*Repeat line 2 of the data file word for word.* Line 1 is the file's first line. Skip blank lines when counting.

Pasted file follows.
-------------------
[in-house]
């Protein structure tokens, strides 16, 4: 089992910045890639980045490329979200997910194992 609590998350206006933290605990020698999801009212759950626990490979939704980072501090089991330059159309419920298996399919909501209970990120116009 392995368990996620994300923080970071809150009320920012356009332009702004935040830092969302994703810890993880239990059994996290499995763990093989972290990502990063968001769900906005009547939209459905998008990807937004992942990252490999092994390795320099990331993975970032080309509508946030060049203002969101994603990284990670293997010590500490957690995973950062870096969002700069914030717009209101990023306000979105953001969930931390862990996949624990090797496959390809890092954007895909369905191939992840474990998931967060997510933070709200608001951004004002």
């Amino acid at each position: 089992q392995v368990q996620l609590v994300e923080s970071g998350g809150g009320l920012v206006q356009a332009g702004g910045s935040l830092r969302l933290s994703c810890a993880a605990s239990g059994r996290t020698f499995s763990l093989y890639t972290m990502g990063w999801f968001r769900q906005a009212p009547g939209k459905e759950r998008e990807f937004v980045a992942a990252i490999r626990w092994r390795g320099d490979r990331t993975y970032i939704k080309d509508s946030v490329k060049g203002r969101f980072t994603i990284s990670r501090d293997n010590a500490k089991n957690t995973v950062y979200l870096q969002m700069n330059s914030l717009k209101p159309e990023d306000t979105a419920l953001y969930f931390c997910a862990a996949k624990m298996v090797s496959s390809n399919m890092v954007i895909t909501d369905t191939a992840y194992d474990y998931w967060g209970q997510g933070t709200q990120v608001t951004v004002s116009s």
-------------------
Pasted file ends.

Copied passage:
């Protein structure tokens, strides 16, 4: 089992910045890639980045490329979200997910194992 609590998350206006933290605990020698999801009212759950626990490979939704980072501090089991330059159309419920298996399919909501209970990120116009 392995368990996620994300923080970071809150009320920012356009332009702004935040830092969302994703810890993880239990059994996290499995763990093989972290990502990063968001769900906005009547939209459905998008990807937004992942990252490999092994390795320099990331993975970032080309509508946030060049203002969101994603990284990670293997010590500490957690995973950062870096969002700069914030717009209101990023306000979105953001969930931390862990996949624990090797496959390809890092954007895909369905191939992840474990998931967060997510933070709200608001951004004002």